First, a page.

by Julie Dodd
JEA Mentoring Committee co-chair
I read with interest that the 2010 Teacher of the Year is a high school English teacher — Sarah Brown Wessling of Johnston High School in Iowa.
Many of us who are or have been high school media advisers also were high school English teachers. So we can applaud her selection because we share some of her challenges and accomplishments.
A few observations.
Why haven’t I read about the Teacher of the Year in the print or online news?
The announcement was made in the Rose Garden of the White House on April 29. I spotted this news item in Teacher Magazine online, a link from Education Week.
I did a Google search for “2010 National Teacher of the Year.” The story I found was on the Center for Educational Networking, from February, that provided brief profiles of the four finalists.
- Kelly A. Kovacic—2010 California Teacher of the Year: Kovacic is an 11th and 12th grade social studies teacher at the Preuss School in La Jolla, California. She has taught a total of eight years, all at Preuss, a school of 819 students.
- Megan Marie Allen—2010 Florida Teacher of the Year: Allen is a 4th grade teacher at Cleveland Elementary School in Tampa, Florida. She has taught for five years, the last four at Cleveland Elementary, which has 343 students.
- Sarah Brown Wessling—2010 Iowa Teacher of the Year: Wessling is a 10th through 12th grade English teacher at Johnston High School in Johnston, Iowa. She has taught at this school of 1,250 students for ten of her eleven years in the education profession.
- Robert L. Stephenson—2010 Michigan Teacher of the Year: Stephenson is a 3rd grade teacher at Wardcliff Elementary School in the Okemos Public Schools of East Lansing, Michigan. He has been an educator at Wardcliff, a school of 240 students, for all fifteen of his years as a teacher.
The four nominees are from relatively small schools.
Three of the four teachers are from small schools — 240, 343 and 819 students. Wessling is from the largest school with 1,250 students. High schools in Florida in big cities like Tampa, Miami and Orlando may have 2,500 to 5,000 students. Studies found that school size plays an important part in student and teacher success. Although larger schools can provide more curriculum choices, larger schools don’t provide a nurturing environment for the best learning.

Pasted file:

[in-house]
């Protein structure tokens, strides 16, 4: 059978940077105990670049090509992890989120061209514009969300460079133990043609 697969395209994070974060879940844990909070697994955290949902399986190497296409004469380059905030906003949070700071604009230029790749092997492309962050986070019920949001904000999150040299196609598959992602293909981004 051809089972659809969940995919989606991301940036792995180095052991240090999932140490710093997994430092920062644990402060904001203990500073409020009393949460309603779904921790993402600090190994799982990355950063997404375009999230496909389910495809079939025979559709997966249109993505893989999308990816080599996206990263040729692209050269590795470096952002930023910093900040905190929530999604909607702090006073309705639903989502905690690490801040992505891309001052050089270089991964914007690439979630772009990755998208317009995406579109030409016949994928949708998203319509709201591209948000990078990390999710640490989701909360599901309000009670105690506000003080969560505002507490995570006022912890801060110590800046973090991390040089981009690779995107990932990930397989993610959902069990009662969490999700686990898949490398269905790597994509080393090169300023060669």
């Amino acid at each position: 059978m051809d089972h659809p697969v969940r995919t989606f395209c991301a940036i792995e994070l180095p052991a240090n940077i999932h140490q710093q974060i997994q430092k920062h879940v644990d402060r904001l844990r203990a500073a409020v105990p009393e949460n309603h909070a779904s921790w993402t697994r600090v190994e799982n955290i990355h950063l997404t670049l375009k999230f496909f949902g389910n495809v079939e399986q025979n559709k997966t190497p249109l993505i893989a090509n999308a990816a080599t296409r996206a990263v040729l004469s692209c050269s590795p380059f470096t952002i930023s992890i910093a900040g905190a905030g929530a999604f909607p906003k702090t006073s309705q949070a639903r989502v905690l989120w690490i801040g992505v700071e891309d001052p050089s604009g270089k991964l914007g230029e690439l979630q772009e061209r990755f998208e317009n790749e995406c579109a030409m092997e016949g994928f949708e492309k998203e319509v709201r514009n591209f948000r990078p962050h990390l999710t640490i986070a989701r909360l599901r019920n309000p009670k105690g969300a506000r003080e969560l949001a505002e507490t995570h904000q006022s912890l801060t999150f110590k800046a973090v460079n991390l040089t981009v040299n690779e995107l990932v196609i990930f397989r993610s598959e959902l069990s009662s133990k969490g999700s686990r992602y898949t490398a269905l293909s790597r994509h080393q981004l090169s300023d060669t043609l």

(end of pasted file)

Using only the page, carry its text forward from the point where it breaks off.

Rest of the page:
Teachers can be outstanding — and can rise to a level of recognition — without having to be long-term teaching veterans.
Of the four finalists, their teaching experience is five, eight, eleven and fifteen years. That’s encouraging in a field where dozens and perhaps hundreds of students are in a teacher’s classroom within the first two or three years of the teacher’s career starting. Teachers need to be competent when they begin their teaching. The Journalism Education Association recognizes the excellence of new journalism teachers with its Rising Star Award.
Wessling’s English department offers a varied curriculum.
Wessling’s profile in Teacher Magazine includes that she is the English department chair. Since 2003, she has helped develop 15 new English courses, including “On the Road,” which explores metaphorical and physical journeys, and “Sport, Competition, and Culture,” which looks at the role of sports in society. The story says that students can chose from this array of electives when they have completed their requirements.
I would have been interested in knowing more about that, as we are finding journalism/media courses being squeezed out of the curriculum because there is no room for anything but “required” courses. I wonder if Wessling’s English department includes journalism classes.
No mention was made of Race to the Top, No Child Left Behind or state standardized testing.
Wessling’s principal talked about her ability to create courses that were more appealing to students. Wessling talked about having her desk in the back of the classroom as “an outward sign of an implicit philosophy that teaching must be learner-centered.”
We’d say the same about high school media programs that provide the students with a range of ways to learn and to help work as a team to produce a newspaper, yearbook or broadcast. But that approach to learning often doesn’t translate into paper-and-pencil testing that is state mandated.
One of those who posted a comment about the article wrote: “This teacher looks and sounds lovely and inspiring! But I was wondering why there was no mention of her student’s standardized test scores? I think the teacher of the year should be the one with the highest standardized test scores!”
Fortunately, those reviewing the candidates for Teacher of the Year were looking beyond spreadsheets of test score data to the bigger picture of teaching excellence.